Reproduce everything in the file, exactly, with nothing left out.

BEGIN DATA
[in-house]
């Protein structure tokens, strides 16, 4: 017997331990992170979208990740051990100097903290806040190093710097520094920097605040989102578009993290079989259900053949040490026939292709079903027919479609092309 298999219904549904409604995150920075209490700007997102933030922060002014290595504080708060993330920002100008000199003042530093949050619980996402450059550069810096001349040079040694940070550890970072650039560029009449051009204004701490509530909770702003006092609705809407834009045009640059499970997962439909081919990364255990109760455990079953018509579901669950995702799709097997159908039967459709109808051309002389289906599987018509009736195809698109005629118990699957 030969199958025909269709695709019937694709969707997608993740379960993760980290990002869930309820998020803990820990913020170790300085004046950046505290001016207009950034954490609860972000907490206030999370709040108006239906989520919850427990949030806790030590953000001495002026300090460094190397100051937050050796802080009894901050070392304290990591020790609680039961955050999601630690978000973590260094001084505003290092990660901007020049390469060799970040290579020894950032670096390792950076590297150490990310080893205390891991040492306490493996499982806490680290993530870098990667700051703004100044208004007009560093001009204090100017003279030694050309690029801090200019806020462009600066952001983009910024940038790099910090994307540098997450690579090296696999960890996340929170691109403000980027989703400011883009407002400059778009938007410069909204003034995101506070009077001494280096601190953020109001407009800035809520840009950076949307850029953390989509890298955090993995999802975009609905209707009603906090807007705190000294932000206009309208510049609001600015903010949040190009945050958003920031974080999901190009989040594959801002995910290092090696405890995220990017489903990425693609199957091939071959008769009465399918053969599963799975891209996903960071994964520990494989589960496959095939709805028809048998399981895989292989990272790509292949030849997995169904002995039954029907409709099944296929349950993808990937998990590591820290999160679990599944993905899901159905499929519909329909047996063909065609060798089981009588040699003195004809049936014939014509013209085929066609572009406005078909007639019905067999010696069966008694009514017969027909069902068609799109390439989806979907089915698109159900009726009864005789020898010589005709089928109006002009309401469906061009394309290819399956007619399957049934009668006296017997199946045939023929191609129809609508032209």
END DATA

[in-house]
């Protein structure tokens, strides 16, 4: 017997331990992170979208990740051990100097903290806040190093710097520094920097605040989102578009993290079989259900053949040490026939292709079903027919479609092309 298999219904549904409604995150920075209490700007997102933030922060002014290595504080708060993330920002100008000199003042530093949050619980996402450059550069810096001349040079040694940070550890970072650039560029009449051009204004701490509530909770702003006092609705809407834009045009640059499970997962439909081919990364255990109760455990079953018509579901669950995702799709097997159908039967459709109808051309002389289906599987018509009736195809698109005629118990699957 030969199958025909269709695709019937694709969707997608993740379960993760980290990002869930309820998020803990820990913020170790300085004046950046505290001016207009950034954490609860972000907490206030999370709040108006239906989520919850427990949030806790030590953000001495002026300090460094190397100051937050050796802080009894901050070392304290990591020790609680039961955050999601630690978000973590260094001084505003290092990660901007020049390469060799970040290579020894950032670096390792950076590297150490990310080893205390891991040492306490493996499982806490680290993530870098990667700051703004100044208004007009560093001009204090100017003279030694050309690029801090200019806020462009600066952001983009910024940038790099910090994307540098997450690579090296696999960890996340929170691109403000980027989703400011883009407002400059778009938007410069909204003034995101506070009077001494280096601190953020109001407009800035809520840009950076949307850029953390989509890298955090993995999802975009609905209707009603906090807007705190000294932000206009309208510049609001600015903010949040190009945050958003920031974080999901190009989040594959801002995910290092090696405890995220990017489903990425693609199957091939071959008769009465399918053969599963799975891209996903960071994964520990494989589960496959095939709805028809048998399981895989292989990272790509292949030849997995169904002995039954029907409709099944296929349950993808990937998990590591820290999160679990599944993905899901159905499929519909329909047996063909065609060798089981009588040699003195004809049936014939014509013209085929066609572009406005078909007639019905067999010696069966008694009514017969027909069902068609799109390439989806979907089915698109159900009726009864005789020898010589005709089928109006002009309401469906061009394309290819399956007619399957049934009668006296017997199946045939023929191609129809609508032209």